Tutoring in English is a great way to earn some extra cash in Japan, but sometimes these types of arrangements could leave you very uncomfortable. Many women I know, including myself, have encountered strange men when working this part-time job. Be aware of this and know that you don’t have to feel embarrassed quitting your arrangements with a certain student.
What is nanpa and charai?
Maybe you’ve heard of nanpa before, but it’s basically a way of flirting. A man or a group of men will linger on a street corner trying to hit it off with girls. This type of flirting is often connected to playboys. Although these guys don’t necessarily have to be playboys, or creepy, or rude, it might just happen that a guy will approach you very head-on and will try his best to get a yes out of you, which isn’t the most pleasant experience.
“I had the idea that Japanese guys were probably all quite shy or polite but I've met my fair share of pushy guys who won't take no for an answer. Especially in bars but also just walking along the street” - Hayley
With nanpa also comes the concept of charai, which is a word used to describe someone who’s frivolous. Because of this, it’s often used to denote a ‘player’ or ‘playboy’. We gathered some information from online forums and generally, a Japanese charai or playboy will have the common characteristics of:
- Salon-tanned skin
- Brown or blonde hair
- Easy to talk to but likely to cheat
If you’re a foreigner, however, it seems that being called “charai” can actually be a compliment. This links to its original meaning. It comes from the onomatopoeia chara-chara, the sound of jewelry hitting. So, if you’re ever called “charai” by someone, keep in mind it may just mean that you dress flashy or exude confidence. It all depends on the context!
5 things that make or break your approach to Japanese men
You may have decided to start dating in Japan or already have your eye on that cute guy from work. So what are some things to keep in mind when you approach a Japanese man?
- Be more forward. It’s a stereotype that women have to approach men in Japan, but it’s a stereotype for the reason that it’s true a lot of the time. However, the stereotype often assumes that this is because Japanese men are shy when actually, most of the time, they just tend to be less direct in showing their affections. Don’t be afraid to ask for his number!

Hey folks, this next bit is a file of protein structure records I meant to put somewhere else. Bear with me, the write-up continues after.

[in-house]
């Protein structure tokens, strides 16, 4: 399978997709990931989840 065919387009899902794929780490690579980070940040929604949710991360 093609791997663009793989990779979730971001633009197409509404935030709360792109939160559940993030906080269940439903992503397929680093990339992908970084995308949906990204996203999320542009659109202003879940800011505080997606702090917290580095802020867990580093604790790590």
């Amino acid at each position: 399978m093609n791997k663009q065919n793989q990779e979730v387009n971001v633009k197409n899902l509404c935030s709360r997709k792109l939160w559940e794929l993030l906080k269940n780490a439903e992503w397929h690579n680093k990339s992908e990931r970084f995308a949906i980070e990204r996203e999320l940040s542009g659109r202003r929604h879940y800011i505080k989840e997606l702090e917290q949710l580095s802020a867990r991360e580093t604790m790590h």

- Dress appropriately. This is not to say that you should adhere to the Japanese female standards, but it’s simply making an effort in the way you dress. I think this counts for any culture, but Japanese men will definitely take notice if you do your best.
- Don’t flaunt your affection in public. Although you will see young love in Tokyo, don’t expect your partner to kiss you in public or even hold your hand. It might not be a thing for younger generations anymore, but it doesn’t hurt to be careful.
- Don’t be shy if you’re older. As opposed to many other countries, in Japan it’s very common for men to date women who are older!
- Improve your Japanese. Or at least, try. It might be obvious but showing an attempt to improve and understand the other person’s culture includes learning their language.
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Where to meet Japanese men
Japan has a big drinking culture! You’ll easily find izakayas and bars anywhere you go. I recommend you go with a group of people. That way it’s easier to mingle. Another option is ‘standing bars’ where, as the name says, everyone is standing. Often it’s a bit of a mix between a traditional izakaya and a more Western bar, where fingerfood and cheap alcohol is served. There are also loads of English friendly places that cater to foreigners, as well as locals, such as the famous chain called Toriki, which has the vibe of an izakaya, but is more spacious like a diner.
Want to know where to go out in Tokyo? Check out these guides!
Top 15 Bars in Tokyo
The Best Things to do in Tokyo at Night
Workplaces are some of the best hotspots for dating in Japan. Through your workplace, you can be introduced by a colleague to join a gokon, or blind group date. Here you’ll be able to meet more colleagues or friends of your colleagues.
Besides it being a lot of fun, festivals, or matsuri, can be great places to meet someone special.
“My first boyfriend in Japan was when I was on high school exchange here. We met at the school festival and he asked for my number” - Hayley
Although meeting in person isn’t necessarily that uncommon, the most popular method for dating, especially for younger generations, is through apps.
Tinder is probably the most popular app worldwide, and in Japan it’s used for various things besides dating. You can make new friends or even network. Bumble is similar to Tinder in Japan and has the same features. Both are fairly international, so you may not find a lot of Japanese men there.
Pairs and Omiai are, unlike Tinder and Bumble, heavily catered towards relationships, and there will be many Japanese users on there.
In the LGBTQ community, Tinder and Grindr are used, but also the app 9 Monsters is recommended. The latter has an English interface and the largest Japanese user base!